Date of Award

August 2014

Degree Type


Degree Name

Doctor of Philosophy


Educational Psychology

First Advisor

Cindy M. Walker

Committee Members

Razia Azen, Ehsan Soofi, Daniel Bolt, Bo Zhang


Ability Estimation, Differential Item Functioning, Multilevel DIF Detection, Multilevel Rasch Models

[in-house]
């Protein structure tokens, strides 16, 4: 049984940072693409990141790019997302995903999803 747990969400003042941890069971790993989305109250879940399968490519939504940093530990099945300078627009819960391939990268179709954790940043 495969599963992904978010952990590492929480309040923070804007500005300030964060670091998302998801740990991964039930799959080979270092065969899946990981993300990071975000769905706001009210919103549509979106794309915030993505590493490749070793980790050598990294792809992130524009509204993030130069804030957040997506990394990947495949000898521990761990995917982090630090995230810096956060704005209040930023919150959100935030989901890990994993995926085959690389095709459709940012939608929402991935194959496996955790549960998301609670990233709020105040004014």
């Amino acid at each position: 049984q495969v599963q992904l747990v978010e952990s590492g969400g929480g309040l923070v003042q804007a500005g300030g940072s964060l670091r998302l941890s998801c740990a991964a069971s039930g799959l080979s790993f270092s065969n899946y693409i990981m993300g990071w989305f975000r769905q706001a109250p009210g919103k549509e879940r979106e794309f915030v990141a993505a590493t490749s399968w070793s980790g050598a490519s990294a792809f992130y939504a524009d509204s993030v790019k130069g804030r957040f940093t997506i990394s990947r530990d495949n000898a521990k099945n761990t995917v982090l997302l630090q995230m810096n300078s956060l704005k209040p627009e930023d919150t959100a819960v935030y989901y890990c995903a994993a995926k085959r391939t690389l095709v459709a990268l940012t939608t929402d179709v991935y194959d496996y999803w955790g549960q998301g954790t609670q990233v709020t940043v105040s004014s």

Fairness is an important issue in educational testing in that different groups of examinees should have equal probabilities of answering an item correctly, provided they have the same capabilities. Therefore, differential item functioning (DIF) analyses were developed due to the possibility of bias in cognitive or achievement tests. Data are multilevel structured in educational testing as students are nested within teachers who are nested within schools, and which may further be nested within districts. Although DIF analyses have been discussed for decades, they are rarely investigated in multilevel data. In this study, DIF analyses in multilevel data were investigated via a simulation study with an emphasis on studying DIF at the teacher-level only and at both student and teacher levels, followed by the impacts of DIF on ability estimation. The multilevel Rasch models were used to detect DIF at different locations in both exploratory and confirmatory manners. Type I error rates were all accepted at the 0.05 level. The power was larger when conducting confirmatory analyses. The magnitude of DIF at both levels and the proportion of manifest groups at both levels were two most influential factors on the power of detecting of DIF. However, no influential factors found had impacts on ability estimates. The interpretation of results, possible reasons, limitations, and further studies were discussed.